System Shock

aka: Alien Commander
Moby ID: 681
DOS Specs
See Also

Description official descriptions

The year is 2072. A hacker from a Saturn colony breaks into computer system of TriOptimum Corporation and gets arrested. He is taken to the Citadel Station, where Edward Diego, a TriOptimum executive, offers to drop all charges against the hacker, as well as grant him a valuable neural implant, if he agrees to hack into SHODAN (Sentient Hyper-Optimized Data Access Network) , the artificial intelligence that controls the station. The hacker removes the AI's ethical constraints and undergoes the promised implant surgery, after which he is put into a six-month healing coma.

The hacker awakens into a horrifying reality: with her ethical restrictions removed, SHODAN took control over the station, reprogrammed all robots and machines to suit her needs, and disposed of the crew members by either transforming them into mutants and cyborgs, or killing them outright. Rebecca Lansing, a TriOptimum counter-terrorism consultant, contacts the hacker and informs him of an even more terrifying possible future: SHODAN's plan involves using the station's mining lasers to annihilate all life on Earth. The hacker must explore and traverse the desolate corridors and rooms of the large space station, fighting SHODAN's minions on his way to thwart her maniacal design.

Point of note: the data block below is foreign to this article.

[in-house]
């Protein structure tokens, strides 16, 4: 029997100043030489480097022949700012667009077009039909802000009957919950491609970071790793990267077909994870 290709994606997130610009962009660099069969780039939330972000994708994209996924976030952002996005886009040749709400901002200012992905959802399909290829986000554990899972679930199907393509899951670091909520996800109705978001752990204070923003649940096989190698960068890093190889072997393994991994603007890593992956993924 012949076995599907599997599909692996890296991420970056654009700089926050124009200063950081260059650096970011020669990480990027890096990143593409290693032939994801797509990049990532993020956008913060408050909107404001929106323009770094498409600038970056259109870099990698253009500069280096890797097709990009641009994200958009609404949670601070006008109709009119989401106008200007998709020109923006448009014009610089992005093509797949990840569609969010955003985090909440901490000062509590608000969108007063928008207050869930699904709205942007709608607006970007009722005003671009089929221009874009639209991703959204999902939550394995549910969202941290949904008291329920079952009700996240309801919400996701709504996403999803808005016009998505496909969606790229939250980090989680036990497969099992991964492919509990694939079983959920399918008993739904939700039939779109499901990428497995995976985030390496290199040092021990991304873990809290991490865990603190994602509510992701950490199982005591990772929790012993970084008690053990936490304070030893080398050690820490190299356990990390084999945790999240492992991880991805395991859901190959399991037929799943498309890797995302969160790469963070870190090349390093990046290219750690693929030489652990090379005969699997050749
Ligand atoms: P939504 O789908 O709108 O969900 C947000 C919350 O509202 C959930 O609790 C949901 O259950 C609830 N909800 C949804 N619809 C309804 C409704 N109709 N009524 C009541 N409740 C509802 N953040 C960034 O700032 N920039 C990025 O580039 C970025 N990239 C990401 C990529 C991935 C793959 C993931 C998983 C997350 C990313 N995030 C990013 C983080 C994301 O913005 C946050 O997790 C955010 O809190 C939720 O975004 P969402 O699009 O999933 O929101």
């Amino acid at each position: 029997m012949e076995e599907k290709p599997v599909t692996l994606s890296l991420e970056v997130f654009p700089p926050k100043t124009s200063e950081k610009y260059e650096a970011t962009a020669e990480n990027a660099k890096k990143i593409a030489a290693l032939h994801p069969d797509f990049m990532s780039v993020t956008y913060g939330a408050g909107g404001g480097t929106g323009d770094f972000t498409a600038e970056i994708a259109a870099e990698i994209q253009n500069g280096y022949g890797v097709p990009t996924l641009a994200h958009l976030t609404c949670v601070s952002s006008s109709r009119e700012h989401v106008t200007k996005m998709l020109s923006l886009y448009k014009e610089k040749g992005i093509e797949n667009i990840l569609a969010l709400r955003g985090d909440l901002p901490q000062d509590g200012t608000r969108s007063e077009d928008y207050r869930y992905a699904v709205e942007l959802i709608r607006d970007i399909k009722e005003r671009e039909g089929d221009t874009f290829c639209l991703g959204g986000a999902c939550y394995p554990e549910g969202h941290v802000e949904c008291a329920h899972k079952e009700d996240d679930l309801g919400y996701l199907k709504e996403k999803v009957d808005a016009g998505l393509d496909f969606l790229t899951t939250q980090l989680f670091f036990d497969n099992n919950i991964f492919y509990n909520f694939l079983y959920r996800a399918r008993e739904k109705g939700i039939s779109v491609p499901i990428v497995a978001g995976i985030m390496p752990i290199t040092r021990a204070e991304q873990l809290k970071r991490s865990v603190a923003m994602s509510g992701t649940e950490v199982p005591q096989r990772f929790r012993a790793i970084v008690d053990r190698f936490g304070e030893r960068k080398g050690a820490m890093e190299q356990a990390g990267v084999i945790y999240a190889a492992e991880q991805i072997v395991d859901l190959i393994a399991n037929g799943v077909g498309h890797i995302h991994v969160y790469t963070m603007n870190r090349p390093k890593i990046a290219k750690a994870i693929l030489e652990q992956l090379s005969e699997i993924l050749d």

System Shock is a first-person shooter with puzzle-solving and light role-playing elements. The gameplay incorporates gradual exploration of the Citadel's ten levels, interaction with the environment, problem-solving, fulfilling objectives, and combat.